Donald Trump and Indiana Gov. Mike Pence
TASOS KATOPODIS AFP/Getty Images

It's hard to see how the Indiana governor will help Trump expand his appeal.

By Dan Friedman
July 15, 2016
Donald Trump botched the announcement of his selection of Indiana Governor Mike Pence as his running mate, but the pick itself may prove even more problematic.
Choosing Pence, to be sure, may boost Trump’s appeal with the blue collar white voters who make up his base; Pence is an evangelical who calls himself “a Christian, a conservative, and a Republican.”
Pence has political experience Trump lacks; he spent a decade in the House of Representatives before his 2012 election as governor. And Pence projects calm and gravitas, marking a contrast to Trump. The pick might sooth concerns of voters tempted to vote for Trump but worried about giving him nuclear codes or control of the Treasury.
But appealing to voters already leaning his way is an insufficient tactic for a candidate that around 60% of voters don’t like. And it’s hard to see how Pence will help Trump expand his appeal.
Pence has called Trump’s proposal to ban Muslims from the United States “offensive and unconstitutional.” Picking the Indiana governor may be a sign that Trump is backing off that proposal. But Pence’s record will not help Trump reverse his catastrophically bad standing with minorities. And he could even worsen the presumptive nominee’s unpopularity with women as well as lesbian, gay, bisexual, and transgender voters.
Pence is stridently pro-life. He has said he longed “for the day that Roe v. Wade is sent to the ash heap of history,” and that he was willing to shut down the government to defund Planned Parenthood.
Pence is also out of step with Trump and a growing contingent of Republicans who support same sex marriage. In 2015, Pence stumbled into a national controversy when he signed a bill that allowed businesses to ignore local nondiscrimination laws and to deny services to people based on their sexual orientation or gender identity. That is the kind of battle business-friendly Republicans strive to avoid.
In Indiana, Pence supported corporate tax cuts. And he differs with Trump’s protectionist views on trade and immigration, making Pence more business-friendly than the billionaire businessman on a few issues.
But any points those stances may win Pence with business groups and Wall Street will be offset by his status as not only an opponent but lead spokesman against the Troubled Asset Relief Program, or the bailout, in 2008. While that stance was and remains an easy sell to populist voters, it remains a bitter memory for many fiscally conservative voters who felt opponents of the Bush administration-backed bailout endangered the economy.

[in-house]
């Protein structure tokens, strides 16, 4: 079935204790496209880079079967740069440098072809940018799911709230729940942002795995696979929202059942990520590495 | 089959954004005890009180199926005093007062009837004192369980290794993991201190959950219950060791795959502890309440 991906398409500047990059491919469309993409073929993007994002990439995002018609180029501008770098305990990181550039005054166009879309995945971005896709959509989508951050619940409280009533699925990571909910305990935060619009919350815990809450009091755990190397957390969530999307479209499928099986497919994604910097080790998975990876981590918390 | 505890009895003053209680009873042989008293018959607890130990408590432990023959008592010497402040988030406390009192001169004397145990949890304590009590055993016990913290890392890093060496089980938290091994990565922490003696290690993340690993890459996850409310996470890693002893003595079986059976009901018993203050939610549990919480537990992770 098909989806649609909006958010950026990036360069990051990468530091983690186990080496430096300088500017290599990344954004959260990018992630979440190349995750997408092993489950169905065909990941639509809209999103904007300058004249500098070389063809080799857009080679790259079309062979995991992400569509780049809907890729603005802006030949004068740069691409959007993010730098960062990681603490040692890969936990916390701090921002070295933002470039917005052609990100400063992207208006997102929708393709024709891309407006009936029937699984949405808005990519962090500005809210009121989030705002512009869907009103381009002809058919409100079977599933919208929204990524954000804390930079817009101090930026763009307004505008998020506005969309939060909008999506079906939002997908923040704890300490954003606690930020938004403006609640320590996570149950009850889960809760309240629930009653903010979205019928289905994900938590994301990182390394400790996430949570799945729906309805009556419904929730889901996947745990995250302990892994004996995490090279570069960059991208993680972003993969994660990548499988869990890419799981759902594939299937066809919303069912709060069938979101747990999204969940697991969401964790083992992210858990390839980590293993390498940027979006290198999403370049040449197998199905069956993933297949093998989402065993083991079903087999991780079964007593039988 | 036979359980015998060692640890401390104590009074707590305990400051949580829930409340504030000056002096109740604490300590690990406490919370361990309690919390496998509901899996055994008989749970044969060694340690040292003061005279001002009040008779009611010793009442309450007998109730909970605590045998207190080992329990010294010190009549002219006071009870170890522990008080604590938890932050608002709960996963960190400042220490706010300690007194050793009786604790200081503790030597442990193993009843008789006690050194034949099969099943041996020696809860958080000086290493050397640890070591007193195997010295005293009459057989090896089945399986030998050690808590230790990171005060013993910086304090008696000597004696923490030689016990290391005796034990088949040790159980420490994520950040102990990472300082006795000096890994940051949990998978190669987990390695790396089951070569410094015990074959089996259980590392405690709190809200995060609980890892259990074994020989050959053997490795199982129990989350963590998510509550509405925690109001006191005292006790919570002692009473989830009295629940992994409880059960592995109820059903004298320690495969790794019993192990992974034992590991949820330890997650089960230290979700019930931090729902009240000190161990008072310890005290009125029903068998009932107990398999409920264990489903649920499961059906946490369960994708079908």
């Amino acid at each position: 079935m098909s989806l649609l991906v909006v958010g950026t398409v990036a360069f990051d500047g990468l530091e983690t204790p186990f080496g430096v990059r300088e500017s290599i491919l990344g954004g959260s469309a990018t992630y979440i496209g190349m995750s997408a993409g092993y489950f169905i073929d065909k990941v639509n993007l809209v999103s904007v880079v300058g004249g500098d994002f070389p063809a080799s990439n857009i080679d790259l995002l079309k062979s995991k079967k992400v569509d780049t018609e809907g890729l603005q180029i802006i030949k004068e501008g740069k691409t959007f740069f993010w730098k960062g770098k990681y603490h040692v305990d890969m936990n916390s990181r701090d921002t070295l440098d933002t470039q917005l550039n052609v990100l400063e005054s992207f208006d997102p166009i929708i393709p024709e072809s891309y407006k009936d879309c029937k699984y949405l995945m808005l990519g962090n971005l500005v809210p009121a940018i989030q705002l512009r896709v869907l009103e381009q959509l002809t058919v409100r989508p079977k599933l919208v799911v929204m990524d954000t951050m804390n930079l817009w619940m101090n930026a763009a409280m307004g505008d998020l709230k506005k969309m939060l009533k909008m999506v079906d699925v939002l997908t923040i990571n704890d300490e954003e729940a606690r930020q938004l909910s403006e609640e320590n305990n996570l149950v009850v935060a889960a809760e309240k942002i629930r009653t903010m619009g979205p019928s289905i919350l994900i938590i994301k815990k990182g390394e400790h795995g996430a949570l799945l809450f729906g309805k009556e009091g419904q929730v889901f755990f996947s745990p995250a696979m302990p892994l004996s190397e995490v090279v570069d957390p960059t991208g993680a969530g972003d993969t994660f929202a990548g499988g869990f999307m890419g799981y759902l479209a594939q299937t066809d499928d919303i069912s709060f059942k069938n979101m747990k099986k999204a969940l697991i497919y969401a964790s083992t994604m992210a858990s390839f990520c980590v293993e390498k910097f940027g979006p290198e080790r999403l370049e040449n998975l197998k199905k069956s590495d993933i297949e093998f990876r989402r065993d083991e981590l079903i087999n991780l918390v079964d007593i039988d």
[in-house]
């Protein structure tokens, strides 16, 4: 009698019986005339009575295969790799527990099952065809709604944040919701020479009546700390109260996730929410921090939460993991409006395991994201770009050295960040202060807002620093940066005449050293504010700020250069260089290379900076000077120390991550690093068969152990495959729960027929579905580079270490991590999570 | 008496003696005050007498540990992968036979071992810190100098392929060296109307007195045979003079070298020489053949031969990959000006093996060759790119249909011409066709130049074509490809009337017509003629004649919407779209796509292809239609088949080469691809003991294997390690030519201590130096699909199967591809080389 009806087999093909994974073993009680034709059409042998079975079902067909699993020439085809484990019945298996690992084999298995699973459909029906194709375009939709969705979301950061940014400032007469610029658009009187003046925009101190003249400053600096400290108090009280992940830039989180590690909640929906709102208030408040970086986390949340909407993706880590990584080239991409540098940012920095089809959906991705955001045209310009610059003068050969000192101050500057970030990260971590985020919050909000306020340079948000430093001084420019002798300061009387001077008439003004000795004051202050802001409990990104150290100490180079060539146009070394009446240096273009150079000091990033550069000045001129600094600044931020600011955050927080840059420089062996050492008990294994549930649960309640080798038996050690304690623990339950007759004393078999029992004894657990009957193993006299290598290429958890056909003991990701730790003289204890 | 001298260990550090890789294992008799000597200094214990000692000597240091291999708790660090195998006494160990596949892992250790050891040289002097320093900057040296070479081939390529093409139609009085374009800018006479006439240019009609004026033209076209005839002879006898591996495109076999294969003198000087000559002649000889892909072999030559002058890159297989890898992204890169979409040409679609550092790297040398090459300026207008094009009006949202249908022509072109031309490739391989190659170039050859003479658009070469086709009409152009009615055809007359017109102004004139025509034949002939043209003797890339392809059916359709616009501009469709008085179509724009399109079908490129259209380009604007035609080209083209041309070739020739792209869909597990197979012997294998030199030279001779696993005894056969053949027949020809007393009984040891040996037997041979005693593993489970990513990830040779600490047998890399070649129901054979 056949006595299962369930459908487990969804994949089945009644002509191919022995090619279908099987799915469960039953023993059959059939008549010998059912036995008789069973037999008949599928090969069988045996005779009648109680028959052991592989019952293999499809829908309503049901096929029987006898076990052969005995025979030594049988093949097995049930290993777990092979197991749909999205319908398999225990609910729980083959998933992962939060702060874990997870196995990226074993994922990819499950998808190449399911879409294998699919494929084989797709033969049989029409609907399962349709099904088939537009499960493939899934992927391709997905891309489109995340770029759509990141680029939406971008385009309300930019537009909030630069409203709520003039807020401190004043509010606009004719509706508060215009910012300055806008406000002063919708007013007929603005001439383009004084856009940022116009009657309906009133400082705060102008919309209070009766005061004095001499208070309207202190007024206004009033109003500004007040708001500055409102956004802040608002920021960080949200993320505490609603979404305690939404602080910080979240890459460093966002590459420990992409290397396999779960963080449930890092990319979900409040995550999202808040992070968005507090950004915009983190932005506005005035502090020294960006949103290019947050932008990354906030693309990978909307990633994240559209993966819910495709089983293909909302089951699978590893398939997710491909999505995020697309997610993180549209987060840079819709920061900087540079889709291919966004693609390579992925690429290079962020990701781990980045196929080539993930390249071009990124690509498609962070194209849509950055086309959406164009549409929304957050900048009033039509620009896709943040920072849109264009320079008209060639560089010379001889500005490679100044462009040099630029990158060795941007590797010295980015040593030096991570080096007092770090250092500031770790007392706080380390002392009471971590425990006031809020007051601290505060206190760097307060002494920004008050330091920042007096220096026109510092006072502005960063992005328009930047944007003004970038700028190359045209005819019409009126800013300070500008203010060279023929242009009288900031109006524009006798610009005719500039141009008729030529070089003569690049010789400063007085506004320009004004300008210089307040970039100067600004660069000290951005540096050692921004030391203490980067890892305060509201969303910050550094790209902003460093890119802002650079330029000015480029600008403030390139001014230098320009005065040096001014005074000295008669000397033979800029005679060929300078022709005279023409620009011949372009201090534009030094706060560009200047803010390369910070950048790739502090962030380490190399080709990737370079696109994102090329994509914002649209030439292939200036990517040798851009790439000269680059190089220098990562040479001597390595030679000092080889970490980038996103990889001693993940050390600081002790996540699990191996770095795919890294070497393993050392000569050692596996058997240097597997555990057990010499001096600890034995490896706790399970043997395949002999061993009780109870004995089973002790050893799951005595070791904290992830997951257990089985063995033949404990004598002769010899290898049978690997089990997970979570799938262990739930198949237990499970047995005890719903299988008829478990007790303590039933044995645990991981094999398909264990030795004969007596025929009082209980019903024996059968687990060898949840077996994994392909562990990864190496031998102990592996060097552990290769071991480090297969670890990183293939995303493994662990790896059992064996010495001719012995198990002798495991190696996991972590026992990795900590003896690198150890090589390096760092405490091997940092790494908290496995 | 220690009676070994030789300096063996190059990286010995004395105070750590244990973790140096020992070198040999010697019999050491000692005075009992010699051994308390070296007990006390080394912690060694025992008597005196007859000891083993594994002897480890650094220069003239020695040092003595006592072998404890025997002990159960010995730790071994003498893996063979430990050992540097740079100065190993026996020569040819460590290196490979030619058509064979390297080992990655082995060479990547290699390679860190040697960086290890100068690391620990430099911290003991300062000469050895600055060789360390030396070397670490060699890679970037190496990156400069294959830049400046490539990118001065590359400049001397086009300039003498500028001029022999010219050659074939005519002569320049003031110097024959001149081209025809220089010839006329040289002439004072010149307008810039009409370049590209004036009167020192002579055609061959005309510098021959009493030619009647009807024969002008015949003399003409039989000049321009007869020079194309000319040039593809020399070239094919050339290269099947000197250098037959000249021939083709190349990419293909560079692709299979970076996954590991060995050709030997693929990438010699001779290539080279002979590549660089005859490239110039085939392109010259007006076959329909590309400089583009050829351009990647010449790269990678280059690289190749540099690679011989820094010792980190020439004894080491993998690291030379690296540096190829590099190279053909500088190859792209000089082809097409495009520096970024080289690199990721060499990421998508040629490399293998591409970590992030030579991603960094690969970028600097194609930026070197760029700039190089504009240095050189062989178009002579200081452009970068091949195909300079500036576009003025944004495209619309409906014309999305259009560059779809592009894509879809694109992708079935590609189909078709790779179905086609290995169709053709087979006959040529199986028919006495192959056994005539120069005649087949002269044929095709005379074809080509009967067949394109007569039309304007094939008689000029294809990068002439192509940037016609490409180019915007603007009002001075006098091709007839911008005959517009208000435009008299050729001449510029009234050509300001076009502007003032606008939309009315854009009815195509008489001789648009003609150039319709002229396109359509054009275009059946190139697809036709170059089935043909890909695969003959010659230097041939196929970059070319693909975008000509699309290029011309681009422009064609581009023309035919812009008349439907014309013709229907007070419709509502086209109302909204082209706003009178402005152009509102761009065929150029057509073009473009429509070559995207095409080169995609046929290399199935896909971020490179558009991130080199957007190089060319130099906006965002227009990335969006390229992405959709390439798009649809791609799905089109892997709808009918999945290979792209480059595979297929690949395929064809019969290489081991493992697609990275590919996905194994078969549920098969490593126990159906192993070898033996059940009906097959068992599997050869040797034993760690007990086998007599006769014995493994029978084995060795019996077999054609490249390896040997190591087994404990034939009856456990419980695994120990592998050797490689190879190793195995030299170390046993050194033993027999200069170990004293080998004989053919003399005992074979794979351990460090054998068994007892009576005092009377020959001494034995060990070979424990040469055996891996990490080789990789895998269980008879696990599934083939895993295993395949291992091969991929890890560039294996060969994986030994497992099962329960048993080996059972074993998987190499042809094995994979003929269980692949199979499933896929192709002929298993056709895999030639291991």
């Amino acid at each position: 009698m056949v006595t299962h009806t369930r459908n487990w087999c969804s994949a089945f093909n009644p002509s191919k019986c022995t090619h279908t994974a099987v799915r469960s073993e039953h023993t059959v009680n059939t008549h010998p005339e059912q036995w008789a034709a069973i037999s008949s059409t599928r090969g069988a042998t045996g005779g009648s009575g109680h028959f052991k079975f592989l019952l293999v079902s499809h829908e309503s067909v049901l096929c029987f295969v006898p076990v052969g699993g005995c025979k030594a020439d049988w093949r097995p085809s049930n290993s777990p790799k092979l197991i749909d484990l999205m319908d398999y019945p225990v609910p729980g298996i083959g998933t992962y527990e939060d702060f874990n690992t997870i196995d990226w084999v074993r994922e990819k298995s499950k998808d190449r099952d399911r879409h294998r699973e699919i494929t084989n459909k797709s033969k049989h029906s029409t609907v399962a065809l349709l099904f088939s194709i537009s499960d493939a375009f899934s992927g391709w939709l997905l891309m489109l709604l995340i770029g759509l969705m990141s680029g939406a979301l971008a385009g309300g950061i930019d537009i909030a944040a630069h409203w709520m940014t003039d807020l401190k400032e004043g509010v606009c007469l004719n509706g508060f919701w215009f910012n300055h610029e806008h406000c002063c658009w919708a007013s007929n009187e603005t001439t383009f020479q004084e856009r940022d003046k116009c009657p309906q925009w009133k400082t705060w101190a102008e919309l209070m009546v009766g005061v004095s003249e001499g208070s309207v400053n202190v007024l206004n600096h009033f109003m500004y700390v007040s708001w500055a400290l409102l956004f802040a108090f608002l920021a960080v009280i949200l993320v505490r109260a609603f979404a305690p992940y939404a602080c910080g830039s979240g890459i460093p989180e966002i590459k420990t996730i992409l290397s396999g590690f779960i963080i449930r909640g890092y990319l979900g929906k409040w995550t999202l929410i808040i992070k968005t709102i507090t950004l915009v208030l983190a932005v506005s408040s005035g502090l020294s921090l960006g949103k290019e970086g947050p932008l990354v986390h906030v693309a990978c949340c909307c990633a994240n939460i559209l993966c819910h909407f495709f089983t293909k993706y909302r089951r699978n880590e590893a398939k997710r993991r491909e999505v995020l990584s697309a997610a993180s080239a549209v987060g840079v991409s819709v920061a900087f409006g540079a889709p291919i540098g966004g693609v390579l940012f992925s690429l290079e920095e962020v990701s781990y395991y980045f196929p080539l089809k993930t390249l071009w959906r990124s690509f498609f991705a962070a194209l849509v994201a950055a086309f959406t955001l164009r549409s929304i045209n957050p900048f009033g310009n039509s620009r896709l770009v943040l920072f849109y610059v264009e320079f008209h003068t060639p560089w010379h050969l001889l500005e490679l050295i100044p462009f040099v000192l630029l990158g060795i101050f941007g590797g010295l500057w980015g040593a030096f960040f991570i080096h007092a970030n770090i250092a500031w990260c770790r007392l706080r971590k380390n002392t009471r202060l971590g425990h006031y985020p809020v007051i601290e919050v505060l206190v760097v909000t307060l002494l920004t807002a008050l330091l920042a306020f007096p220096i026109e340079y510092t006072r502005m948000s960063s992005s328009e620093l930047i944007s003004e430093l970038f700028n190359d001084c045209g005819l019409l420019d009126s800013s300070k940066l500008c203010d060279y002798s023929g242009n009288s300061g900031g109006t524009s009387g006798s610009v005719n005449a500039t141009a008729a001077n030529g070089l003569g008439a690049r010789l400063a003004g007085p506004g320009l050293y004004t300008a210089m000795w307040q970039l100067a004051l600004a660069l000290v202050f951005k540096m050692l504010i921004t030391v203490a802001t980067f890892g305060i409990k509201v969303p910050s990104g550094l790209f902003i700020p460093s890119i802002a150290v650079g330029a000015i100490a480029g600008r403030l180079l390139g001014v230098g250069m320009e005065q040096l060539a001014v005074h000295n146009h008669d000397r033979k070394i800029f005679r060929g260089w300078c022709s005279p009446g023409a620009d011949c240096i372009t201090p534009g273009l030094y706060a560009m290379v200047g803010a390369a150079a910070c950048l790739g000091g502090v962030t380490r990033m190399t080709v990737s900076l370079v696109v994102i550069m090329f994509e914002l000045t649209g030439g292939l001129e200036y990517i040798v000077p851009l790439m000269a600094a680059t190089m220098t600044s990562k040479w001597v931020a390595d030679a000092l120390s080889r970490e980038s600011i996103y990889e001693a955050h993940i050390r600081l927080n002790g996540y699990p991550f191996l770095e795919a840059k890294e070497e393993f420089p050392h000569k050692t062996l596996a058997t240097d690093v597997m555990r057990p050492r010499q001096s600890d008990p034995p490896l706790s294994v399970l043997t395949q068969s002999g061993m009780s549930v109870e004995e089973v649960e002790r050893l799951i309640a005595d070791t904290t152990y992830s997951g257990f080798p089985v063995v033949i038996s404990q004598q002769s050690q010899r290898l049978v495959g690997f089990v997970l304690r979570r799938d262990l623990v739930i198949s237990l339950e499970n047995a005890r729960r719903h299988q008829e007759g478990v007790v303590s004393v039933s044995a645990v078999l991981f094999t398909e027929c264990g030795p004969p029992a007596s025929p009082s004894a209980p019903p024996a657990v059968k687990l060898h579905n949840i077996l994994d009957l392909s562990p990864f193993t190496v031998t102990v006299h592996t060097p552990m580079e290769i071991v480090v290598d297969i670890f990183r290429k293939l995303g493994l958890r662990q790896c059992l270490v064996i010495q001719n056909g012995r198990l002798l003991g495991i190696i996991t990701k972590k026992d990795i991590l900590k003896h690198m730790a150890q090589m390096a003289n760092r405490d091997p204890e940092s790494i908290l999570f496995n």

The Republican-leaning U.S. Chamber of Commerce, which aggressively advocated for the bailout bill, did not mention Pence’s position in a tepid statement on Friday.
“Gov. Pence has a strong pro-business record both in Congress and as Governor, and we hope he will continue to advance policies that will drive economic growth and job creation on the presidential ticket,” the group said. “We look forward to working with both nominees and their running mates to get America back on track.”
Pence also opposed the 2009 auto bailout which, like the bank bailout, is now widely considered to have been effective, if far from universally popular. That position was among a series of past stances of Pence’s that Hillary Clinton’s campaign was faulting on Friday.
Pence’s opposition to the bank bailout is just one reason the VP pick will not help Trump fill the gap in fundraising between the two campaigns. And Pence lacks connections to deep-pocketed GOP donors.
Pence has previously supported privatizing Social Security and Medicare. Those positions form part of a long record that give Democrats a target and a way to tie Trump to the kind of controversial Republican proposals he has so far avoided because he has never held office.
Pence does not appear able to help Trump overcome his deficits with most voters, though it is unlikely anyone could. Political operatives and academics generally agree that vice presidential selections make little difference in races.
“The running mate has little effect on the election’s outcome,” Karl Rove, the former top political aide to President George W. Bush, recently wrote. Though Rove added that “the choice and the decision-making process contribute to the impression voters develop about the nominee’s leadership abilities.”
Picking Pence may have some effect on voters’ views of Trump, but the race will ultimately hinge on Trump himself.

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